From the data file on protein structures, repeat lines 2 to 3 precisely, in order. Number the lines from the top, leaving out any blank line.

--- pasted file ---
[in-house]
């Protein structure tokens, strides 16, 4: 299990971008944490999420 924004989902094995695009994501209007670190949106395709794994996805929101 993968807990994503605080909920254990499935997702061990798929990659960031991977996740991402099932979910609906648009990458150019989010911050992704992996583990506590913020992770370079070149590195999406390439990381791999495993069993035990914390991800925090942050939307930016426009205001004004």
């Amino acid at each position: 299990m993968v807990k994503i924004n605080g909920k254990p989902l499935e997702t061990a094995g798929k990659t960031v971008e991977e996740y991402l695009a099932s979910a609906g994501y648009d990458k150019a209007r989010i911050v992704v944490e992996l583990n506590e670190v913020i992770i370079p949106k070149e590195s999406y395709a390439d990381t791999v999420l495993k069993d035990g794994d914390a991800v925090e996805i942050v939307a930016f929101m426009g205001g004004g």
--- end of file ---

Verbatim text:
């Protein structure tokens, strides 16, 4: 299990971008944490999420 924004989902094995695009994501209007670190949106395709794994996805929101 993968807990994503605080909920254990499935997702061990798929990659960031991977996740991402099932979910609906648009990458150019989010911050992704992996583990506590913020992770370079070149590195999406390439990381791999495993069993035990914390991800925090942050939307930016426009205001004004």
């Amino acid at each position: 299990m993968v807990k994503i924004n605080g909920k254990p989902l499935e997702t061990a094995g798929k990659t960031v971008e991977e996740y991402l695009a099932s979910a609906g994501y648009d990458k150019a209007r989010i911050v992704v944490e992996l583990n506590e670190v913020i992770i370079p949106k070149e590195s999406y395709a390439d990381t791999v999420l495993k069993d035990g794994d914390a991800v925090e996805i942050v939307a930016f929101m426009g205001g004004g």